In September 2017 two category five hurricanes swept across the Caribbean, devastating island communities in the region. In the 2nd part of this special report marking the one year anniversary of hurricanes Irma and Maria hitting the Caribbean, UN News looks at how the UN has responded, helping communities to get back on their feet, and preparing them for the inevitability of more damaging hurricanes in the future.
Three months after Hurricanes Irma and Maria delivered a major blow to the island of Dominica, life is resuming on the Caribbean island.
Schools are open, and food and water needs have been met. But only 10 per cent of the homes have electricity and the two main job areas — agriculture and tourism — have been badly hit.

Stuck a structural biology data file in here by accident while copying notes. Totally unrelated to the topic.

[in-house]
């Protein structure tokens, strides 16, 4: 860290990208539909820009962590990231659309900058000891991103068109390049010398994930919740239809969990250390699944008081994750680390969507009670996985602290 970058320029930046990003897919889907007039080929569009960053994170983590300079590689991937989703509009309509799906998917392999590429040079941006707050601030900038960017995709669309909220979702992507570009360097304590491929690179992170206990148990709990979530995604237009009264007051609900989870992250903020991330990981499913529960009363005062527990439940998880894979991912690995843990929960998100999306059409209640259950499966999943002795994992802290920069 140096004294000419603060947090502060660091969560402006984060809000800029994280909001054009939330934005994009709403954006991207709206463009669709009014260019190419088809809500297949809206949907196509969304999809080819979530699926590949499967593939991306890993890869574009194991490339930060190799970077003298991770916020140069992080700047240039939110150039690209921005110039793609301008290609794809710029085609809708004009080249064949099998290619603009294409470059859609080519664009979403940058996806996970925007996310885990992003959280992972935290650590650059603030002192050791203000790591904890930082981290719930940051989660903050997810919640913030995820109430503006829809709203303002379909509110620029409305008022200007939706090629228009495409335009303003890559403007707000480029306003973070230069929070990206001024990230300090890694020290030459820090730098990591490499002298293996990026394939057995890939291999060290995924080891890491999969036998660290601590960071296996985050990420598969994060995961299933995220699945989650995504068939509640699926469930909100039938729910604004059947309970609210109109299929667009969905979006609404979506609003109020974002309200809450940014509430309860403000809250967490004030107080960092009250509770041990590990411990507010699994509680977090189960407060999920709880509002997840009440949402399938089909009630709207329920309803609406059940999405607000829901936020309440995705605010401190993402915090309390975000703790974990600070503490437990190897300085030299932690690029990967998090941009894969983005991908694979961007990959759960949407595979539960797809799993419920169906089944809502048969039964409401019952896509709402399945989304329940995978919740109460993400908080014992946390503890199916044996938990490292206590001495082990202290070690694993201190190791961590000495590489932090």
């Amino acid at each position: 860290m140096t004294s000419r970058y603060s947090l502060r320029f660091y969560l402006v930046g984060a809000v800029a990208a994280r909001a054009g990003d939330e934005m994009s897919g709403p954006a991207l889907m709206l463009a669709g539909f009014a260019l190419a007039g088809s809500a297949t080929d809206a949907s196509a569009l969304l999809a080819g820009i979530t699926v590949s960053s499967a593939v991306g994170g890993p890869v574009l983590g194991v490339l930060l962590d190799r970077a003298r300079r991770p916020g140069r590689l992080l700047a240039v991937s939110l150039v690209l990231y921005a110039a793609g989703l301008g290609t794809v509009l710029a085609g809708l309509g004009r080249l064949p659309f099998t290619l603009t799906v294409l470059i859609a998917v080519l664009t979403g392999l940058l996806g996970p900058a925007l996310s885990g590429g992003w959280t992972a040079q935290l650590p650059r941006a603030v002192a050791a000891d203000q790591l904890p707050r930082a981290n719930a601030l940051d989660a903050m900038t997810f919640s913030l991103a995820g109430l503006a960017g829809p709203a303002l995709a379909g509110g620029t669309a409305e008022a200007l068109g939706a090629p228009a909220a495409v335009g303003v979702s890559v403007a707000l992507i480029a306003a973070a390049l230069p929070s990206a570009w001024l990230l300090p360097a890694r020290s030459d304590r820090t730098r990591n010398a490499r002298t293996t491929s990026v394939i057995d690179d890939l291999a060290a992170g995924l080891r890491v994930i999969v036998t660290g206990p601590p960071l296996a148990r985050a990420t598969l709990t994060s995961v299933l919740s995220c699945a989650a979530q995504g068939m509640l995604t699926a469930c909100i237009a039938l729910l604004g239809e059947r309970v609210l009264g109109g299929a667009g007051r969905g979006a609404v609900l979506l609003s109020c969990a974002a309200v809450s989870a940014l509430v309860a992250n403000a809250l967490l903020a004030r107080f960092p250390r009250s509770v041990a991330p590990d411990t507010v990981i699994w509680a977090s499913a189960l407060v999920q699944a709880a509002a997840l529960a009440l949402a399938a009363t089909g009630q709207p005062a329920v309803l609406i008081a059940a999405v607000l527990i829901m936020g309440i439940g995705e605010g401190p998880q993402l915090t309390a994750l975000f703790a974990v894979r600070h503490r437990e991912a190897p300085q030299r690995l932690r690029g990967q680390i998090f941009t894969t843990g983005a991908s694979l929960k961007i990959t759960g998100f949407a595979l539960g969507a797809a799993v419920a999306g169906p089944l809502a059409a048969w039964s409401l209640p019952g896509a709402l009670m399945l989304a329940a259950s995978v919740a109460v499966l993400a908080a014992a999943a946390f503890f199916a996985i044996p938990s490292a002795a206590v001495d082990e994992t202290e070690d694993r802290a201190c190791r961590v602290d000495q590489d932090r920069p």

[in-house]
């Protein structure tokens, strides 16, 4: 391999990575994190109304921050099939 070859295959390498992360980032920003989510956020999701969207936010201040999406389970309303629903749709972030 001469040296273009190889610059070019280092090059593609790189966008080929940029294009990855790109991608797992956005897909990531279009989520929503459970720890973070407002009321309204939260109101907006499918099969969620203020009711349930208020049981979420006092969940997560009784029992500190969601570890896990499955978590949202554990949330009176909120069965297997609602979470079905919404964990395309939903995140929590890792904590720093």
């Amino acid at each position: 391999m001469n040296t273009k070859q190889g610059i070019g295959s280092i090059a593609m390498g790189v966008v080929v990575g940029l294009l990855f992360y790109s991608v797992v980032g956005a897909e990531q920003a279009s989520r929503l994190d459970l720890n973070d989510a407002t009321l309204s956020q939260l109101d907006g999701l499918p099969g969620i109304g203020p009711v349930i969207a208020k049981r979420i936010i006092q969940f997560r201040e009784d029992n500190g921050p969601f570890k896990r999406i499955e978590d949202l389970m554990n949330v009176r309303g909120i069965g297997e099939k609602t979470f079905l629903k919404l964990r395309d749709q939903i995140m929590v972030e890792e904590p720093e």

Veronique Durroux speaks by phone to Luca Renda, UN Development Programme (UNDP) team leader and head of UN crisis management on Dominica, about the situation and UN efforts to help.
A UN worker in Geneva who is from one of the Caribbean islands devastated by Hurricane Maria has spoken of her fears for her family there, whom she has been unable to contact.
Sylvie Castonguay, who works for the World Meteorological Organization (WMO) in Geneva, was speaking after the Category Four hurricane hit Dominica at the start of the week, reportedly killing at least 15 people.